Jump to ContentJump to Main Navigation
Scotland, Empire and Decolonisation in the Twentieth Century$
Users without a subscription are not able to see the full content.

John MacKenzie and Bryan S. Glass

Print publication date: 2015

Print ISBN-13: 9780719096174

Published to Manchester Scholarship Online: January 2016

DOI: 10.7228/manchester/9780719096174.001.0001

Show Summary Details
Page of

PRINTED FROM MANCHESTER SCHOLARSHIP ONLINE (www.manchester.universitypressscholarship.com). (c) Copyright Manchester University Press, 2017. All Rights Reserved. Under the terms of the licence agreement, an individual user may print out a PDF of a single chapter of a monograph in MSO for personal use (for details see http://www.manchester.universitypressscholarship.com/page/privacy-policy).date: 24 April 2018

Anti-colonialism in twentieth-century Scotland

Anti-colonialism in twentieth-century Scotland

Chapter:
(p.113) Chapter Six Anti-colonialism in twentieth-century Scotland
Source:
Scotland, Empire and Decolonisation in the Twentieth Century
Author(s):

Stephen Howe

Publisher:
Manchester University Press
DOI:10.7228/manchester/9780719096174.003.0006

Can we identify and pursue a distinctive Scottish idea, or set of ideas, about empire and colonialism? Was there a unique Scots mode of radical critique of empire? The answer to both questions, it is suggested, is a qualified ‘yes’ – but in unexpected and sometimes paradoxical ways. The chapter seeks to discover what – if anything – connects a very disparate set of discourses. These include arguments about Scotland, or the Highlands, or other regional or ‘subcultural’ identities within the country, as subjects to colonial oppression; ones about Scotland as partner in British imperialism; and the Scottish dimension of 20th-century discourses of anticolonialism and anti-imperialism. This last centres on a small number of especially influential thinkers, from R.B. Cunningham Grahame and Hugh MacDiarmid to Tom Nairn; but also attempt to evaluate the Scottish dimension of British leftwing critiques of empire, and ideas about Scotland itself as colonised and/or postcolonial. Emphasis is placed throughout on the sheer complexity of Scotland’s engagement with ideas of empire.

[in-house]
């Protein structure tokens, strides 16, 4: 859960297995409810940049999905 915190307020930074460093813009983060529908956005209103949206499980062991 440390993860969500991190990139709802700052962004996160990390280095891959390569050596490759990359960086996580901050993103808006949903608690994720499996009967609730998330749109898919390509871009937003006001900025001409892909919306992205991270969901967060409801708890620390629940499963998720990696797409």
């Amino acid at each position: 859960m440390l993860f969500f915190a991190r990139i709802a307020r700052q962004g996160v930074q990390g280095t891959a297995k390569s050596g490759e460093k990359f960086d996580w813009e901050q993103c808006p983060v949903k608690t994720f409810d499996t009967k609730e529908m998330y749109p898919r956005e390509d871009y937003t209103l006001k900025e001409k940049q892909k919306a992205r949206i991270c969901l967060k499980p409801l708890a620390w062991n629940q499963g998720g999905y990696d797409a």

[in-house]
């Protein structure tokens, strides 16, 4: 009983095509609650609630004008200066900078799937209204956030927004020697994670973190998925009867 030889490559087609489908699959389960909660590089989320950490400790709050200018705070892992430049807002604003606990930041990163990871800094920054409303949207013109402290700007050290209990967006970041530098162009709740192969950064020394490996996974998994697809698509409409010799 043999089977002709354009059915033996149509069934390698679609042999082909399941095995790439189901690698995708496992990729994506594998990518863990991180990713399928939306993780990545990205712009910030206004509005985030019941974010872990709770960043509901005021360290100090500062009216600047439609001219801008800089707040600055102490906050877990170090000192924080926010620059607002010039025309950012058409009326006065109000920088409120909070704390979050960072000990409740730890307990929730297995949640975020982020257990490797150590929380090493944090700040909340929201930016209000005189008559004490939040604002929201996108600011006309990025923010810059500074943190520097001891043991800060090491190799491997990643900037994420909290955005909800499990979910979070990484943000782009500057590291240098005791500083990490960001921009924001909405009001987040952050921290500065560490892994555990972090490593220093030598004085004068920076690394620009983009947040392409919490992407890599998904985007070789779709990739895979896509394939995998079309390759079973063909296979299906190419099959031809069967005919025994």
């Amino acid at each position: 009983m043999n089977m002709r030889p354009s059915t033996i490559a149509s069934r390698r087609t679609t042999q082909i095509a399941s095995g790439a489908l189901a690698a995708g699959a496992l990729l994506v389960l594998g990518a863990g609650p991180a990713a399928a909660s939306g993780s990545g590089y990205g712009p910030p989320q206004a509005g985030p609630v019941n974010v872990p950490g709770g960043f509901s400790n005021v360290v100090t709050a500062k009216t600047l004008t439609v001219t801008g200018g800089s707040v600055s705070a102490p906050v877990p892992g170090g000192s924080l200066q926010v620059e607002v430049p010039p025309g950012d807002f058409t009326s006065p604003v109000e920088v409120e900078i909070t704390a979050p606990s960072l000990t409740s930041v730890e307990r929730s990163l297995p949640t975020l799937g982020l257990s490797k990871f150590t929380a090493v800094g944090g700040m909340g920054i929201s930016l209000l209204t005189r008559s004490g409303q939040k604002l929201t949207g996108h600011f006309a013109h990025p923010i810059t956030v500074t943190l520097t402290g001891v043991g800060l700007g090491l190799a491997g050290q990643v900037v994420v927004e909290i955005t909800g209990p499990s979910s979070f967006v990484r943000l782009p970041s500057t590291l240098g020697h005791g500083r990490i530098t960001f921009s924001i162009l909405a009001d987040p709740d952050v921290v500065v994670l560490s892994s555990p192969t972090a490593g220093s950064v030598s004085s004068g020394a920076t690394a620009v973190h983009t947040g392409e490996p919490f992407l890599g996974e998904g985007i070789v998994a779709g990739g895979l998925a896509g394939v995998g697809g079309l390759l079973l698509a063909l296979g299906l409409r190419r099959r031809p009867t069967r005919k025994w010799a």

Keywords:   Scotland, Empire, Anticolonialism, Socialism, Nationalism, Postcolonialism, Hugh MacDiarmid, R.B. Cunningham Grahame

Manchester Scholarship Online requires a subscription or purchase to access the full text of books within the service. Public users can however freely search the site and view the abstracts and keywords for each book and chapter.

Please, subscribe or login to access full text content.

If you think you should have access to this title, please contact your librarian.

To troubleshoot, please check our FAQs, and if you can't find the answer there, please contact us.